|I regret exceedingly that your report seemed to have been taken lightly,
or even disbelieved. I can see no reason for your being insulted in this
way, and I apologize for whatever part my report to the Air Force may
have played in leading to such a result. I have no reason whatsoever to
doubt that you saw exactly what you described.
In defense of the Air Force handling of this case, I would like to
point out a fact that is not generally known: at the time of this sighting
and the previous Michigan sighting, Project Bluebook had just lost its
chief ( and essentially its only) field investigator, who had just retired.
Hence Maj. Quintenilla had to rely on reports from inexperienced investigators,
and was forced to do most of his own investigating by telephone. I can
understand why he may have received false impressions himself via the
telephone conversations because when I read the detailed statements by
yourself and other officers, given to Mr. Weitzel, I realized that there
was much of importance that I had missed. I think you will agree that
conditions on the night I called you were not ideal for a telephone interview!
Also, you must realize that since the Michigan sightings, the Major has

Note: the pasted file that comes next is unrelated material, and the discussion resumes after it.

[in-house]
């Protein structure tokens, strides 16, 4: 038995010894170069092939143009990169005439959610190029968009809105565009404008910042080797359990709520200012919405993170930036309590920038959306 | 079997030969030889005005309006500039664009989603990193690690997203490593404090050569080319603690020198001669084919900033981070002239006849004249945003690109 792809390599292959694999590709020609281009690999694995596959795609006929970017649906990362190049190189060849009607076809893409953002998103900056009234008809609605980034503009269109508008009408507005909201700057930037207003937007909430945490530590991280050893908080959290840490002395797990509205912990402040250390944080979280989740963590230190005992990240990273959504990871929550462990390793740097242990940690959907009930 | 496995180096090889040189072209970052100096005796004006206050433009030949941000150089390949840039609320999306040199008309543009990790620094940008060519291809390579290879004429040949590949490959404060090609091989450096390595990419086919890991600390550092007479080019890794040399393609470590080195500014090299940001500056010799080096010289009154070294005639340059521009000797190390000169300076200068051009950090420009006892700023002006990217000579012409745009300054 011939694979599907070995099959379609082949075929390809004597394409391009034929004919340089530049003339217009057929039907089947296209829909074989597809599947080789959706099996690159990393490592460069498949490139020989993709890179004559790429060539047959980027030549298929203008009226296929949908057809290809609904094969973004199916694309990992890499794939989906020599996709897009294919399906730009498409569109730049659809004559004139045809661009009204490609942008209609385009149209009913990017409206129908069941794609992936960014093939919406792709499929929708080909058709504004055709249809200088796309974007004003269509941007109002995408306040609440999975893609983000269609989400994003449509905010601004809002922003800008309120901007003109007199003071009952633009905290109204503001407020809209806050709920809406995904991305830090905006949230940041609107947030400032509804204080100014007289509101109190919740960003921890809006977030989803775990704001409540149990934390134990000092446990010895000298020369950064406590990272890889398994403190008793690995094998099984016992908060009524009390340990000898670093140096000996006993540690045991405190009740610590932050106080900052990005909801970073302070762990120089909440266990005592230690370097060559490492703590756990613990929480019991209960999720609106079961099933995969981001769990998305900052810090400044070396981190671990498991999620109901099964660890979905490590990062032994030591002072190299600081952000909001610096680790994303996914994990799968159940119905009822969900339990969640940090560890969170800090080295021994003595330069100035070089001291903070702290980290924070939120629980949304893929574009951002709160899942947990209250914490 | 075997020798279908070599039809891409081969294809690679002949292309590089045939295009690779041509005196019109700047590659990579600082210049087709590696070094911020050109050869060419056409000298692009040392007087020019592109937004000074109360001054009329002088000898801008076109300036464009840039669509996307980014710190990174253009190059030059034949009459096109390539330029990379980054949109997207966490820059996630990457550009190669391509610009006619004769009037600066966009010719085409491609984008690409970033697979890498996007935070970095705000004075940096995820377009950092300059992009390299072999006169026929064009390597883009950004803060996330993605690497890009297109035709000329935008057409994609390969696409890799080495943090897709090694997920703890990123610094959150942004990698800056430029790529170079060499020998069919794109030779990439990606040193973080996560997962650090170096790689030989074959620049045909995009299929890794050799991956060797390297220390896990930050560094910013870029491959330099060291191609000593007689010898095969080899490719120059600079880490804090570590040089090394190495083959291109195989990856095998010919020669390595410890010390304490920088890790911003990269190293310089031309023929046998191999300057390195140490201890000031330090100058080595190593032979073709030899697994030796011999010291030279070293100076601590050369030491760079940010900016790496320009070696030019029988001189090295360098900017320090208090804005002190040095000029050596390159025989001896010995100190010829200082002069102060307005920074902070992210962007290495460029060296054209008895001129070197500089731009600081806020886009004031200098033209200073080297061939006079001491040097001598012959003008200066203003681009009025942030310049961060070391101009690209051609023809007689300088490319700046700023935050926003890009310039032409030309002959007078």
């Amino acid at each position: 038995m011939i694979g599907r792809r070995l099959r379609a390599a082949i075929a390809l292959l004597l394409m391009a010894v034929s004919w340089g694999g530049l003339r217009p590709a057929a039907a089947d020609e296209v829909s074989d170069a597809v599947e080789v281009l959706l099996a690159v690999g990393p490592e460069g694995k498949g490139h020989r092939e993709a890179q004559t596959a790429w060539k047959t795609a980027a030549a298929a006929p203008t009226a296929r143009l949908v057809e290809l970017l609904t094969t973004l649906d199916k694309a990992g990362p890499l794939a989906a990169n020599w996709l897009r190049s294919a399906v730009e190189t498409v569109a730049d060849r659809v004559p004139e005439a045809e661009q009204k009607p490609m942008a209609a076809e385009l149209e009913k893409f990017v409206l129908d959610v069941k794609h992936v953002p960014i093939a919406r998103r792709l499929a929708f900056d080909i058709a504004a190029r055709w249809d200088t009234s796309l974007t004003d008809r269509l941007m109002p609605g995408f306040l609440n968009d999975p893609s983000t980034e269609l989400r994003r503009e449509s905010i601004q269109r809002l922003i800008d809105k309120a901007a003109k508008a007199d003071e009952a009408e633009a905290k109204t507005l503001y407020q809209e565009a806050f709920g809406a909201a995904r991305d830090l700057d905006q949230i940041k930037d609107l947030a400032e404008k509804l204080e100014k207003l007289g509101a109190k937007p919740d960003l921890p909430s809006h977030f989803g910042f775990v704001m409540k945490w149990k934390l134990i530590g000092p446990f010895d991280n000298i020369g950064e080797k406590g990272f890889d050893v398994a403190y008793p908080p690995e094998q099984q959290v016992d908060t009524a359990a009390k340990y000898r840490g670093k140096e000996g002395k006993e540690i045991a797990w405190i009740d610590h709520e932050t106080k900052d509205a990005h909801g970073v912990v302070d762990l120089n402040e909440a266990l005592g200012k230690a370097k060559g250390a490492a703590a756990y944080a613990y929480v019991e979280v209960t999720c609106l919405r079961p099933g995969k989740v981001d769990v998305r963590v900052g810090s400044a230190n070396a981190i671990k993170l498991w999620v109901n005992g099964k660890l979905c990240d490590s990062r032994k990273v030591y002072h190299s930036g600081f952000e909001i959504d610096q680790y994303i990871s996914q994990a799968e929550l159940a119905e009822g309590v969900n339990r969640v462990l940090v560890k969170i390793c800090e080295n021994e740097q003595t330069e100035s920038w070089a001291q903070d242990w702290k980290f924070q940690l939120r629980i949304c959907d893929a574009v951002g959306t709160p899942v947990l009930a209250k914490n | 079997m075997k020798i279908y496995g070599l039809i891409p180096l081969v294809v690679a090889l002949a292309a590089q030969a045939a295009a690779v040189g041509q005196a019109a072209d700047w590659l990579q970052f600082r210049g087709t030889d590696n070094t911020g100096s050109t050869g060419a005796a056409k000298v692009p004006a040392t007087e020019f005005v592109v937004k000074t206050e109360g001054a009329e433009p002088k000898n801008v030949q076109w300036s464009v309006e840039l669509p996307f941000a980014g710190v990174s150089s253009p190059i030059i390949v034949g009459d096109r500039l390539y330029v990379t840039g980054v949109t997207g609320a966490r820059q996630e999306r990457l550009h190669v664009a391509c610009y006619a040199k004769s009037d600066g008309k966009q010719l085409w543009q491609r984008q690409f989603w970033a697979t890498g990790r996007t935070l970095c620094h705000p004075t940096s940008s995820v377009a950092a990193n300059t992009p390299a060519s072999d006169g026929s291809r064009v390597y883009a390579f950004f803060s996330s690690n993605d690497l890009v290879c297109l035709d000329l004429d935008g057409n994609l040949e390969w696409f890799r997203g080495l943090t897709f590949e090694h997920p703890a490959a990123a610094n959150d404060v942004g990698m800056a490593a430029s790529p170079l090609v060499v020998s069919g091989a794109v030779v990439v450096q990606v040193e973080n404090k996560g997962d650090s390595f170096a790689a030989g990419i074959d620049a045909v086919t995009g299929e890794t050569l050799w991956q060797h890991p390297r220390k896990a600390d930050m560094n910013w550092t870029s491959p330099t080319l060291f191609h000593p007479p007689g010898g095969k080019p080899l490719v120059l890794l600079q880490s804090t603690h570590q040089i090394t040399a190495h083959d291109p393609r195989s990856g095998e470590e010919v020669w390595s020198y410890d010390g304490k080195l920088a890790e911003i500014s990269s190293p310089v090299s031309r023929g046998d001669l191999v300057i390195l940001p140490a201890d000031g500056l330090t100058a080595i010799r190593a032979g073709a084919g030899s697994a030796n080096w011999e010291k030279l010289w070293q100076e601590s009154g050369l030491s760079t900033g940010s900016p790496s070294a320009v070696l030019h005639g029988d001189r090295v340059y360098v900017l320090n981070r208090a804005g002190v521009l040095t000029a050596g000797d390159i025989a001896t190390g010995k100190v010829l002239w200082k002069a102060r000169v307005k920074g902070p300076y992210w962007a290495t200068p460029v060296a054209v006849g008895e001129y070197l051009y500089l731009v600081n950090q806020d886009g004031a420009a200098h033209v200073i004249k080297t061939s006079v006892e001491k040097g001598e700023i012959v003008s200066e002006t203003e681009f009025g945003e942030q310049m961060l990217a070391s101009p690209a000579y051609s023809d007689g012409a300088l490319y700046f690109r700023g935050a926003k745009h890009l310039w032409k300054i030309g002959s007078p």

been flooded with letters and angry telephone calls - that press release
may well be nothing more than a perfectly human reaction on the part of
a man who has had to put up with some pretty disgusting insults himself.
Dr. Hynek's "swamp gas" analysis was definitely not popular, although
I tend to think it was a good guess, since I do know a lot about the circumstances
surrounding those sightings.
Another factor that may help explain ( not excuse) the evaluation is
the fact that only a few weeks ( or was it just a week?) before, a deputy
sheriff in Washtenaw County, Michigan, took some time exposures of what
he thought were two UFOs, which turned out to be Venus and the Moon. I'll
stake my reputation, such as it is, on that